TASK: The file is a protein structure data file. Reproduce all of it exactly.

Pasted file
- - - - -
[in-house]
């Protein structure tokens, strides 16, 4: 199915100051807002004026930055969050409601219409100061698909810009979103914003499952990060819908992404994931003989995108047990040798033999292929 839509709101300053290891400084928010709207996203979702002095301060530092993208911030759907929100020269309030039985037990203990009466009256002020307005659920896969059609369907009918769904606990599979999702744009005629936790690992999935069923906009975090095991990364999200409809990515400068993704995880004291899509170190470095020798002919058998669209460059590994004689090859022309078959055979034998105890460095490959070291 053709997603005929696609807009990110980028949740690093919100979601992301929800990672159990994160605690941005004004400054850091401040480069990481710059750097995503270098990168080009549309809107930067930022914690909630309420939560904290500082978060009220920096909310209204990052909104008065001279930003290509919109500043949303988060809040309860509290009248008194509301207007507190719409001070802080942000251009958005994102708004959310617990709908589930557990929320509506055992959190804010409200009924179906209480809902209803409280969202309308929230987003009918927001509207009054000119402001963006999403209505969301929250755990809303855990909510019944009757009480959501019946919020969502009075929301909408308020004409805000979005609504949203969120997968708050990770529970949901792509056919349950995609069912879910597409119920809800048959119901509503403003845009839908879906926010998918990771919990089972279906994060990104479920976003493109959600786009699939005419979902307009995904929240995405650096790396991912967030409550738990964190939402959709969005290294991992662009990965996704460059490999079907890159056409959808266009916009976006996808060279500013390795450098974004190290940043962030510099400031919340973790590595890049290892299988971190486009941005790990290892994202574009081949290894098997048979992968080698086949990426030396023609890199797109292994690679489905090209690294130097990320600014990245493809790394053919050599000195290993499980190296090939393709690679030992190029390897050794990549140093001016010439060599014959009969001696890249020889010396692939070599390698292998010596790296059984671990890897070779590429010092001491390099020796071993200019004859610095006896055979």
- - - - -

[in-house]
């Protein structure tokens, strides 16, 4: 199915100051807002004026930055969050409601219409100061698909810009979103914003499952990060819908992404994931003989995108047990040798033999292929 839509709101300053290891400084928010709207996203979702002095301060530092993208911030759907929100020269309030039985037990203990009466009256002020307005659920896969059609369907009918769904606990599979999702744009005629936790690992999935069923906009975090095991990364999200409809990515400068993704995880004291899509170190470095020798002919058998669209460059590994004689090859022309078959055979034998105890460095490959070291 053709997603005929696609807009990110980028949740690093919100979601992301929800990672159990994160605690941005004004400054850091401040480069990481710059750097995503270098990168080009549309809107930067930022914690909630309420939560904290500082978060009220920096909310209204990052909104008065001279930003290509919109500043949303988060809040309860509290009248008194509301207007507190719409001070802080942000251009958005994102708004959310617990709908589930557990929320509506055992959190804010409200009924179906209480809902209803409280969202309308929230987003009918927001509207009054000119402001963006999403209505969301929250755990809303855990909510019944009757009480959501019946919020969502009075929301909408308020004409805000979005609504949203969120997968708050990770529970949901792509056919349950995609069912879910597409119920809800048959119901509503403003845009839908879906926010998918990771919990089972279906994060990104479920976003493109959600786009699939005419979902307009995904929240995405650096790396991912967030409550738990964190939402959709969005290294991992662009990965996704460059490999079907890159056409959808266009916009976006996808060279500013390795450098974004190290940043962030510099400031919340973790590595890049290892299988971190486009941005790990290892994202574009081949290894098997048979992968080698086949990426030396023609890199797109292994690679489905090209690294130097990320600014990245493809790394053919050599000195290993499980190296090939393709690679030992190029390897050794990549140093001016010439060599014959009969001696890249020889010396692939070599390698292998010596790296059984671990890897070779590429010092001491390099020796071993200019004859610095006896055979």